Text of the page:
Written by Mark Enrega on Friday, August 10, 2018

reCAPTCHA is a leading CAPTCHA service (that's "Completely Automated Public Turing test to tell Computers and Humans Apart") that is provided for free by our friends at Google, and it can be used on any web form on any website. CAPTCHAs are used to separate humans from bots and their purpose is to prevent bots from submitting forms, and to ensure that forms are submitted by human visitors. You've probably seen CAPTCHAs a million times on sign-up pages and on web forms across the internet. Often this is done by challenging the user to decipher words, letters or numbers, pick out objects in a grid of pictures, or just click a checkbox.

reCAPTCHA: Tough on Bots, Easy on Humans

We all know how annoying some CAPTCHAs can be. Sometimes the words, letters or numbers we have to enter into the CAPTCHA field can be pretty hard to read and it often takes us several goes to get it right - which means the user gets penalised with yet another thing that needs to be done before a form can be submitted. If the user fails to get it right, the form does not get submitted and a potential customer could be lost forever. reCAPTCHA has changed all this and made the CAPTCHA process as easy as possible for humans, whilst doing a great job at stopping bots.

reCAPTCHA has evolved over time, and the current version is very easy to use. Rather than having to decipher some obscure string of characters, the user is presented with a simple "I'm not a robot" checkbox. Clicking this box sets the wheels into motion and the reCAPTCHA system does its thing. If the system cannot identify you as a human, it then presents another layer of choices - often asking the user to make some choices from a grid of images; which, in theory, is something that only a human can do. What's even more cool is that reCAPTCHA provides an audio CAPTCHA option which is especially for people who are visually impaired.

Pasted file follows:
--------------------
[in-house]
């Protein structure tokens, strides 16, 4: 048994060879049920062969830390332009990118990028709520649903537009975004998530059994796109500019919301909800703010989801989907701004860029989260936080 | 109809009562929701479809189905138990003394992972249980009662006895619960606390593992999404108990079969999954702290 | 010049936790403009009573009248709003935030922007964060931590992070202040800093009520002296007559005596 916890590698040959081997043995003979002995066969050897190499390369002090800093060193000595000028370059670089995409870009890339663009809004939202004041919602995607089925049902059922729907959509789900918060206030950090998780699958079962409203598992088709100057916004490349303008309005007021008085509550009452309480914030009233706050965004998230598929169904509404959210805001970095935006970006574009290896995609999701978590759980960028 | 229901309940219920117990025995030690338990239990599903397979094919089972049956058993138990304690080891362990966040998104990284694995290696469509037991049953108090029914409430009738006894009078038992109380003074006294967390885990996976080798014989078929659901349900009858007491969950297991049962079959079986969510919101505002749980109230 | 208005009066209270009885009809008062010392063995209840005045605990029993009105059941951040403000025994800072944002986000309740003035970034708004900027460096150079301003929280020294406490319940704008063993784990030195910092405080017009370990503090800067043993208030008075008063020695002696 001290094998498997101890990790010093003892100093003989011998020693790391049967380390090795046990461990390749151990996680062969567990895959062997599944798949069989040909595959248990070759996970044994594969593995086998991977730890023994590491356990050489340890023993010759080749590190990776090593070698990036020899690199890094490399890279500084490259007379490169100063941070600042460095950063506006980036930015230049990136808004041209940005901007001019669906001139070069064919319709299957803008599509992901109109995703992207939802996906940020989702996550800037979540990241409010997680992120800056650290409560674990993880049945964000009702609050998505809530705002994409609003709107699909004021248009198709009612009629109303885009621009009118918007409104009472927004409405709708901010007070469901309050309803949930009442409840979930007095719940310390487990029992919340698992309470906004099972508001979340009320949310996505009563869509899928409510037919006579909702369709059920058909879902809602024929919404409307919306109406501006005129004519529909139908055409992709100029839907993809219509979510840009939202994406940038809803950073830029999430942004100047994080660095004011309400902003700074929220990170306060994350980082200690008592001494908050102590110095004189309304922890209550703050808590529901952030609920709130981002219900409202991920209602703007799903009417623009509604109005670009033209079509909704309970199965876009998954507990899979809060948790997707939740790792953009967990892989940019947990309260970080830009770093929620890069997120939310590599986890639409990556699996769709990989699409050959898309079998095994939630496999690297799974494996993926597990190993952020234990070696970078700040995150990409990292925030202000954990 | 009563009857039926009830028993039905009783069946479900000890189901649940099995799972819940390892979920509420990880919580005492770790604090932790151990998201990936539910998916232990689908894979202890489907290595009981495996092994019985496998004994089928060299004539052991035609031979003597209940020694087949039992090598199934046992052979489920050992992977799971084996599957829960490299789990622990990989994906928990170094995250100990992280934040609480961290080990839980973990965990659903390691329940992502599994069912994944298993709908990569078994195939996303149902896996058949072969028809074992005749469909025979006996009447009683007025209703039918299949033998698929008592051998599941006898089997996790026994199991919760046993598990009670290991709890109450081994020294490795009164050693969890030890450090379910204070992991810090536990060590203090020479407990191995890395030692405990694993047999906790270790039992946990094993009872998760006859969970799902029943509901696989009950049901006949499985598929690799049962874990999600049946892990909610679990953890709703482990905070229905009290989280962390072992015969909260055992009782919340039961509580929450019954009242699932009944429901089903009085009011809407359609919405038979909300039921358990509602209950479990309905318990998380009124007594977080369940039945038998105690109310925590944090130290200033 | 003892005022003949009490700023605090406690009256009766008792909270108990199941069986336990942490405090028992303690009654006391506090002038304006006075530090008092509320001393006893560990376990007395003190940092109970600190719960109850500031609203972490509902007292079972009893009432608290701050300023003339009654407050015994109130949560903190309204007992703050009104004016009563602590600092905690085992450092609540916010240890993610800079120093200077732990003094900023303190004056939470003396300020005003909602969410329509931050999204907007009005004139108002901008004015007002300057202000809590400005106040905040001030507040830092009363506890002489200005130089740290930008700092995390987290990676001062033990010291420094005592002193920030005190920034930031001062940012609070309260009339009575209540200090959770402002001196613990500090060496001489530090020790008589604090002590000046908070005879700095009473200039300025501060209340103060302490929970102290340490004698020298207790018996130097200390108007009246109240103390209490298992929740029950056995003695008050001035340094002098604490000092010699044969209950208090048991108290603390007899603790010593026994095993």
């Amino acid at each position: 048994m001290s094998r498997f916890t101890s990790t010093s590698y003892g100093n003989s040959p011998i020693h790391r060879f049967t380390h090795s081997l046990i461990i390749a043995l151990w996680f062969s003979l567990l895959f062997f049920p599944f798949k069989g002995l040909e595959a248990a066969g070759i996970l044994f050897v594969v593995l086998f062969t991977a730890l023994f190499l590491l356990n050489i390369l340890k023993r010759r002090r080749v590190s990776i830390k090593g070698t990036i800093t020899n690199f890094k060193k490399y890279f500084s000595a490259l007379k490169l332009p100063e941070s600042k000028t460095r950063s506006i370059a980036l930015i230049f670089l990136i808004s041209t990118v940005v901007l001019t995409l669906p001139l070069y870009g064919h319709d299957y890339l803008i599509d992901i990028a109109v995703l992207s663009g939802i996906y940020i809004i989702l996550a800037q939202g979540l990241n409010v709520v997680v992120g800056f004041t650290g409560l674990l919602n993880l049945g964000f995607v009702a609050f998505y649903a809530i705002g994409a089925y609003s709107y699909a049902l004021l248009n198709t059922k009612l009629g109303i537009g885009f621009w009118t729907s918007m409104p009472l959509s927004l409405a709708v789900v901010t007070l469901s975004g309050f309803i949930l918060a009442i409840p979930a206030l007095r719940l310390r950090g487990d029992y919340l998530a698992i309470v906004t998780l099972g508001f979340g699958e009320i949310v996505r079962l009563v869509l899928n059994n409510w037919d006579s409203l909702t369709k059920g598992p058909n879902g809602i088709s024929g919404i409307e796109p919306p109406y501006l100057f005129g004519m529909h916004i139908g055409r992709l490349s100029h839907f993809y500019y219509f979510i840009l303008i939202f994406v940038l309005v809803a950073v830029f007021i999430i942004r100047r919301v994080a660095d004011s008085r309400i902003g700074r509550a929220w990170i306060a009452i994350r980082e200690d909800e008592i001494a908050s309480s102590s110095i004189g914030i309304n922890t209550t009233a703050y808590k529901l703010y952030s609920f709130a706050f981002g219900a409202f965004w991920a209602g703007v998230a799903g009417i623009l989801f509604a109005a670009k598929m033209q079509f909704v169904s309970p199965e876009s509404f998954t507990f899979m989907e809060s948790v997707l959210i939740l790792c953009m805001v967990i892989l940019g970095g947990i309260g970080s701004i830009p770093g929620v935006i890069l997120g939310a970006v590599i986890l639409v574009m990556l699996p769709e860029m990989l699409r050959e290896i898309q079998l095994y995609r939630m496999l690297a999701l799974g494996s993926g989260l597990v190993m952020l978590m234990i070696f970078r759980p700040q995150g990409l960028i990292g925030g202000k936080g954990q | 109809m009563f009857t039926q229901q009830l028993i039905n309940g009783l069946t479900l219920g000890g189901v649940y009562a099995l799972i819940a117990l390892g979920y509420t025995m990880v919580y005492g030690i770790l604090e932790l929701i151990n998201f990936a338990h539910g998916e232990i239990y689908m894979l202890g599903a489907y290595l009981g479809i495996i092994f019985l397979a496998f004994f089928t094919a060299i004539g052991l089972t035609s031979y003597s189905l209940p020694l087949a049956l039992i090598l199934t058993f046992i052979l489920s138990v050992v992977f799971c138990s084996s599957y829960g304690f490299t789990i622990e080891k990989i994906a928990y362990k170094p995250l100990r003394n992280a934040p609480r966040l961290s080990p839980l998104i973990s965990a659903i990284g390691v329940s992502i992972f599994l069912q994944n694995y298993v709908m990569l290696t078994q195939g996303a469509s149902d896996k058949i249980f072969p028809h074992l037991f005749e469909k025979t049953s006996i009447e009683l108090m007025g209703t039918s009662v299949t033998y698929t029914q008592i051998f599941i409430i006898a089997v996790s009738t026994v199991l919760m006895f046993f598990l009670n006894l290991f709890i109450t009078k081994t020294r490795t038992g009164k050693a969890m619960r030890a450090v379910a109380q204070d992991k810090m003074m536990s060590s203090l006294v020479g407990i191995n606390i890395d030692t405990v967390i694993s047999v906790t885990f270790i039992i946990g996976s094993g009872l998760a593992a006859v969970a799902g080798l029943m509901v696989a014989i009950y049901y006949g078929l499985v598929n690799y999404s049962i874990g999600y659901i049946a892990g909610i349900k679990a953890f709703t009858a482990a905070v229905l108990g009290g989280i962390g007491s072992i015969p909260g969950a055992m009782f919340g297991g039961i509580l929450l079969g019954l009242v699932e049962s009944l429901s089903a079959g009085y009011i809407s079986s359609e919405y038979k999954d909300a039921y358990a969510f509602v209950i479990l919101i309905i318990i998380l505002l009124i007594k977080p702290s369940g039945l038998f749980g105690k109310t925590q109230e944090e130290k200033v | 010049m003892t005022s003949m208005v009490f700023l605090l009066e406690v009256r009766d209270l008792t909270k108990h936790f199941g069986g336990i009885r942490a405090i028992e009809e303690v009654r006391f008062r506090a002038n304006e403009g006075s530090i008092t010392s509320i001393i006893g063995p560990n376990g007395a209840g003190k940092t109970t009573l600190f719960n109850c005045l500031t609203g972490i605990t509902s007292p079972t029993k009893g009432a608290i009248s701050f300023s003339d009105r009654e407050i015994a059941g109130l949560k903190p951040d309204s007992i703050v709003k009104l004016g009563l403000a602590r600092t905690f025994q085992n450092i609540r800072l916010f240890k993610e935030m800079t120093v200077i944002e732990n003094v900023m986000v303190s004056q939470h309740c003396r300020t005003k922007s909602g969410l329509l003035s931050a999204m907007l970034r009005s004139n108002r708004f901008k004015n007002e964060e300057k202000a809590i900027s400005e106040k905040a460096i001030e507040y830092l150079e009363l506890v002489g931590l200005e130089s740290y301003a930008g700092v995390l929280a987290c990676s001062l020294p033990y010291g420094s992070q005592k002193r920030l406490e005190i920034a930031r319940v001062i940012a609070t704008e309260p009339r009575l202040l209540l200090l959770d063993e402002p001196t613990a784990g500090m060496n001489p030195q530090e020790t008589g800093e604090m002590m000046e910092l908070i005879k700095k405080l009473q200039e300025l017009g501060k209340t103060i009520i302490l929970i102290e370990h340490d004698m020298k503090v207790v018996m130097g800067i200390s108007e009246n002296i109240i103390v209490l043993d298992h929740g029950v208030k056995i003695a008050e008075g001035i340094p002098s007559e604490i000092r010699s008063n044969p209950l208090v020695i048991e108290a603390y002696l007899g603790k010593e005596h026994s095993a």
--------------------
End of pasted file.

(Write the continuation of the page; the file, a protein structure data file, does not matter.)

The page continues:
reCAPTCHA in action

To see a working example, take a look at reCAPTCHA on our enquiry form.

Making reCAPTCHA invisible

Google is now taking things one step further by making reCAPTCHA invisible. The current version of reCAPTCHA is already very easy to use - just a simple "I'm not a robot" checkbox will get people through the web form on your website. The new version is even more simple, and it doesn't use a challenge or a checkbox. It works invisibly in the background, somehow, to identify bots from humans. Google doesn't go into much detail on how it works, only saying that the system uses "a combination of machine learning and advanced risk analysis that adapts to new and emerging threats." More detailed information on how the system works would probably also help bot-makers crack it, so don't expect details to pop up any time soon. Google have released the following video to explain how it all works.

When websites switch over to the invisible reCAPTCHA system, most users won't see a CAPTCHA at all, not even the "I'm not a robot" checkbox. If they are flagged as "suspicious" by the system, then it will display the usual challenges.

The development team at Enrega are working hard to integrate the invisible reCAPTCHA system into the websites we've built and we plan to use it exclusively in the future. Until then, the simple "I'm not a robot" checkbox version of reCAPTCHA is available for inclusion on your website now.

Want to know more about reCAPTCHA?

More information about this product can be found on the reCAPTCHA website. For the nerds, you might like to take a look at Google's technical documentation

(Photo courtesy of Google)